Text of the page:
Mechanisms involved in the cytotoxic and cytoprotective actions of saturated versus monounsaturated long-chain fatty acids in pancreatic beta-cells.

Diakogiannaki E, Dhayal S, Childs CE, Calder PC, Welters HJ, Morgan NG - J. Endocrinol. (2007)

Mode of β-cell death following exposure to palmitate. BRIN-BD11 cells were treated for 18 h in the absence (control) or presence of 0·1 mM palmitate. The numbers of live (white bars), apoptotic (solid grey bars) and necrotic (cross-hatched bars) cells were estimated by fluorescence microscopy after staining with propidium iodide and Hoechst 33342. *Significantly reduced (P<0·001) when compared with vehicle-treated cells; **significantly increased (P<0·001) when compared with vehicle-treated cells.
© Copyright Policy - open-access
Related In: Results  -  Collection

License
Show All Figures
getmorefigures.php?uid=PMC1994570&req=5

fig1: Mode of β-cell death following exposure to palmitate. BRIN-BD11 cells were treated for 18 h in the absence (control) or presence of 0·1 mM palmitate. The numbers of live (white bars), apoptotic (solid grey bars) and necrotic (cross-hatched bars) cells were estimated by fluorescence microscopy after staining with propidium iodide and Hoechst 33342. *Significantly reduced (P<0·001) when compared with vehicle-treated cells; **significantly increased (P<0·001) when compared with vehicle-treated cells.
Mentions: In confirmation of previous observations (Welters et al. 2004, 2006), incubation of BRIN-BD11 cells with palmitate dose-dependently reduced their viability as judged by either trypan blue exclusion or staining with propidium iodide/Hoechst 33342. This effect was primarily due to increased apoptosis as judged by fluorescence microscopy after staining with propidium iodide and Hoechst 33342 (Fig. 1). By contrast, palmitoleate was not toxic to the cells at concentrations up to 0.25 mM. Cells exposed to both palmitate and palmitoleate simultaneously also retained viability (0·25 mM palmitate alone: 89±8% non-viable cells; 0·25 mM palmitoleate alone: 9±3% non-viable cells; palmitate plus palmitoleate: 19±3% non-viable cells (P<0·001 versus palmitate alone)), suggesting that palmitoleate was actively protective against palmitate-induced cytotoxicity.

Bottom Line: It has been proposed that alterations in neutral lipid synthesis (particularly triacylglycerol (TAG) formation) might mediate the differential responses to saturated and unsaturated fatty acids and we have examined this proposition.By contrast, methyl-palmitoleate failed to influence TAG levels (0.25 mM methyl-palmitoleate alone: 0.95 +/- 0.06 nmol TAG/10(6) cells; methyl-palmitoleate plus palmitate: 1.5 +/- 0.05) or its fatty acid composition in beta-cells exposed to palmitate.The results suggest that monounsaturated fatty acids can promote cell viability and mitogenesis by a mechanism that does not require their metabolism and is independent of alterations in TAG formation.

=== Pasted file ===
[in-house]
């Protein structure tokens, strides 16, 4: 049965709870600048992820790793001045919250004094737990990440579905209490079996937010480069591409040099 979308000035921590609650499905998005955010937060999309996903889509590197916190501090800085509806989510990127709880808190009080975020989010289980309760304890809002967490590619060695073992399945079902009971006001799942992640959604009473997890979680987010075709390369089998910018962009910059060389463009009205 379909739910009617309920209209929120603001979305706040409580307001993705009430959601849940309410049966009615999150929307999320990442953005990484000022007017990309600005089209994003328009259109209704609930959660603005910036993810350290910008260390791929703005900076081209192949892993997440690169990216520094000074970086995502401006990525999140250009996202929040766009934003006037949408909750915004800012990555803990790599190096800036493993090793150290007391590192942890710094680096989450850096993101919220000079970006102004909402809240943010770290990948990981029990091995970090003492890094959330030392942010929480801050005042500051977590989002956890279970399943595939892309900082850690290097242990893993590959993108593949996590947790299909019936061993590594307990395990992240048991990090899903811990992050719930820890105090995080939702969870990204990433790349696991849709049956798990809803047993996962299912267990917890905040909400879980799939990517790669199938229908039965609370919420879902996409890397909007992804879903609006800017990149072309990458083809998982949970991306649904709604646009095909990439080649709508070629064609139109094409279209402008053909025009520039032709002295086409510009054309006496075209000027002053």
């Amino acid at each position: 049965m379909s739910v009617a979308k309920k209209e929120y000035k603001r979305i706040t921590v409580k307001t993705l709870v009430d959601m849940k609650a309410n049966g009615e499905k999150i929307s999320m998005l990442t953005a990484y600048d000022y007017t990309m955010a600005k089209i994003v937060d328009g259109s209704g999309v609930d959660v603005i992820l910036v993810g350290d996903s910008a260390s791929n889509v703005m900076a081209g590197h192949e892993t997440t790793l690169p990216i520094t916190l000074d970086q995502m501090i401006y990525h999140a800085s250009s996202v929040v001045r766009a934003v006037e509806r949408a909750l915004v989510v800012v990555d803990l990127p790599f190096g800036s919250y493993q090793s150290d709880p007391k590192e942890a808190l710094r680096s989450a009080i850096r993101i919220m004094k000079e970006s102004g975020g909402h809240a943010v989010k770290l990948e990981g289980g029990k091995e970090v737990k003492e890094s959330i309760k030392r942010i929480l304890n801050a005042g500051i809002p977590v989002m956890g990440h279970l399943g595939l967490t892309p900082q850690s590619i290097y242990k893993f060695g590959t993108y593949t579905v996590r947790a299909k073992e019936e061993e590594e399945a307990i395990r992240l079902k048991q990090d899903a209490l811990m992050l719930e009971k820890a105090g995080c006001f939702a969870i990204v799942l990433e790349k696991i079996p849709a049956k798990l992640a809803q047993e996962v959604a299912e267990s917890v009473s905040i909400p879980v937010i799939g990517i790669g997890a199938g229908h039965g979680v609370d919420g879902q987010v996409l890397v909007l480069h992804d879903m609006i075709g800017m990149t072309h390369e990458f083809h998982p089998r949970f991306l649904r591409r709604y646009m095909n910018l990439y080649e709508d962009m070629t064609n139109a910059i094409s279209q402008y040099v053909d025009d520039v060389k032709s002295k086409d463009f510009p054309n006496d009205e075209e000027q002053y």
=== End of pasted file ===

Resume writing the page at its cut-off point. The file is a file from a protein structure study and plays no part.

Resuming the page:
View Article: PubMed Central - PubMed

Affiliation: Institute of Biomedical and Clinical Sciences, Peninsula Medical School, John Bull Building, Plymouth, Devon, UK.

ABSTRACT
Long-chain saturated and monounsaturated fatty acids differ in their propensity to induce beta-cell death in vitro with palmitate (C16:0) being cytotoxic, whereas palmitoleate (C16:1n-7) is cytoprotective. We now show that this cytoprotective capacity extends to a poorly metabolised C16:1n-7 derivative, methyl-palmitoleate (0.25 mM palmitate alone: 92 +/- 4% death after 18 h; palmitate plus 0.25 mM methyl-palmitoleate: 12 +/- 2%; P < 0.001). Palmitoleate and its methylated derivative also acted as mitogens in cultured beta-cells (5-bromo-2-deoxyuridine incorporation - control: 0.15 +/- 0.01 units; 0.25 mM palmitoleate: 0.22 +/- 0.01 units; P < 0.05). It has been proposed that alterations in neutral lipid synthesis (particularly triacylglycerol (TAG) formation) might mediate the differential responses to saturated and unsaturated fatty acids and we have examined this proposition. Palmitate and palmitoleate both promoted beta-cell phospholipid remodelling and increased TAG formation (control: 0.9 +/- 0.1 nmol TAG/10(6) cells; 0.25 mM palmitate: 1.55 +/- 0.07; 0.25 mM palmitoleate: 1.4 +/- 0.05; palmitate plus palmitoleate: 2.3 +/- 0.1). By contrast, methyl-palmitoleate failed to influence TAG levels (0.25 mM methyl-palmitoleate alone: 0.95 +/- 0.06 nmol TAG/10(6) cells; methyl-palmitoleate plus palmitate: 1.5 +/- 0.05) or its fatty acid composition in beta-cells exposed to palmitate. The results suggest that monounsaturated fatty acids can promote cell viability and mitogenesis by a mechanism that does not require their metabolism and is independent of alterations in TAG formation.

Show MeSH
Related in: MedlinePlus